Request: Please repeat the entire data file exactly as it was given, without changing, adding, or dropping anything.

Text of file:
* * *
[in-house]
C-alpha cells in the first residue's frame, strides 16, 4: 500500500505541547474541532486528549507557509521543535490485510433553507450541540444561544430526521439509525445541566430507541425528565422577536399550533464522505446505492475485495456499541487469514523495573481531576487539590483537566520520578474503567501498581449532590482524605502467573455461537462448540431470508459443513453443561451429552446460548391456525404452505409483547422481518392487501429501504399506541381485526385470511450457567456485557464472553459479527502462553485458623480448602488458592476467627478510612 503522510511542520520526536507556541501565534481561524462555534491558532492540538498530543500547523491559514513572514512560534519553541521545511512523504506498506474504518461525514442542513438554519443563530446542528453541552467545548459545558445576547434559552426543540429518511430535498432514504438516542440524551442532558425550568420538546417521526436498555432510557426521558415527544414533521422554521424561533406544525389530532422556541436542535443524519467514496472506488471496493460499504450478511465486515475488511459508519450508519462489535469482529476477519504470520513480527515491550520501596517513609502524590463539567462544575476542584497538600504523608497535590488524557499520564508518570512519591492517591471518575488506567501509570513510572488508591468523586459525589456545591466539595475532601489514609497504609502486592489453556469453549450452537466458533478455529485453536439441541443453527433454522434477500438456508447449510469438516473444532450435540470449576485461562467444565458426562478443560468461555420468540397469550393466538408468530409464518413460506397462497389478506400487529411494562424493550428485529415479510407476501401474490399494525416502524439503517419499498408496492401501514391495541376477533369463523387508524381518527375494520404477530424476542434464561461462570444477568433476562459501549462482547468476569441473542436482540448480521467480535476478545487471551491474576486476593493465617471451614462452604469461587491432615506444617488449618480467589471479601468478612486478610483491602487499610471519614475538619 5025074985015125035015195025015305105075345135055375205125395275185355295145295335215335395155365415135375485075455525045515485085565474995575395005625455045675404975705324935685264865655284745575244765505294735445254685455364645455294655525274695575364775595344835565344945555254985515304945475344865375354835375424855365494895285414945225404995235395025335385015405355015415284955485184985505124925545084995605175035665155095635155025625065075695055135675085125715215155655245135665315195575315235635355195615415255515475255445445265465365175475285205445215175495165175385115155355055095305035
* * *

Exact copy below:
[in-house]
C-alpha cells in the first residue's frame, strides 16, 4: 500500500505541547474541532486528549507557509521543535490485510433553507450541540444561544430526521439509525445541566430507541425528565422577536399550533464522505446505492475485495456499541487469514523495573481531576487539590483537566520520578474503567501498581449532590482524605502467573455461537462448540431470508459443513453443561451429552446460548391456525404452505409483547422481518392487501429501504399506541381485526385470511450457567456485557464472553459479527502462553485458623480448602488458592476467627478510612 503522510511542520520526536507556541501565534481561524462555534491558532492540538498530543500547523491559514513572514512560534519553541521545511512523504506498506474504518461525514442542513438554519443563530446542528453541552467545548459545558445576547434559552426543540429518511430535498432514504438516542440524551442532558425550568420538546417521526436498555432510557426521558415527544414533521422554521424561533406544525389530532422556541436542535443524519467514496472506488471496493460499504450478511465486515475488511459508519450508519462489535469482529476477519504470520513480527515491550520501596517513609502524590463539567462544575476542584497538600504523608497535590488524557499520564508518570512519591492517591471518575488506567501509570513510572488508591468523586459525589456545591466539595475532601489514609497504609502486592489453556469453549450452537466458533478455529485453536439441541443453527433454522434477500438456508447449510469438516473444532450435540470449576485461562467444565458426562478443560468461555420468540397469550393466538408468530409464518413460506397462497389478506400487529411494562424493550428485529415479510407476501401474490399494525416502524439503517419499498408496492401501514391495541376477533369463523387508524381518527375494520404477530424476542434464561461462570444477568433476562459501549462482547468476569441473542436482540448480521467480535476478545487471551491474576486476593493465617471451614462452604469461587491432615506444617488449618480467589471479601468478612486478610483491602487499610471519614475538619 5025074985015125035015195025015305105075345135055375205125395275185355295145295335215335395155365415135375485075455525045515485085565474995575395005625455045675404975705324935685264865655284745575244765505294735445254685455364645455294655525274695575364775595344835565344945555254985515304945475344865375354835375424855365494895285414945225404995235395025335385015405355015415284955485184985505124925545084995605175035665155095635155025625065075695055135675085125715215155655245135665315195575315235635355195615415255515475255445445265465365175475285205445215175495165175385115155355055095305035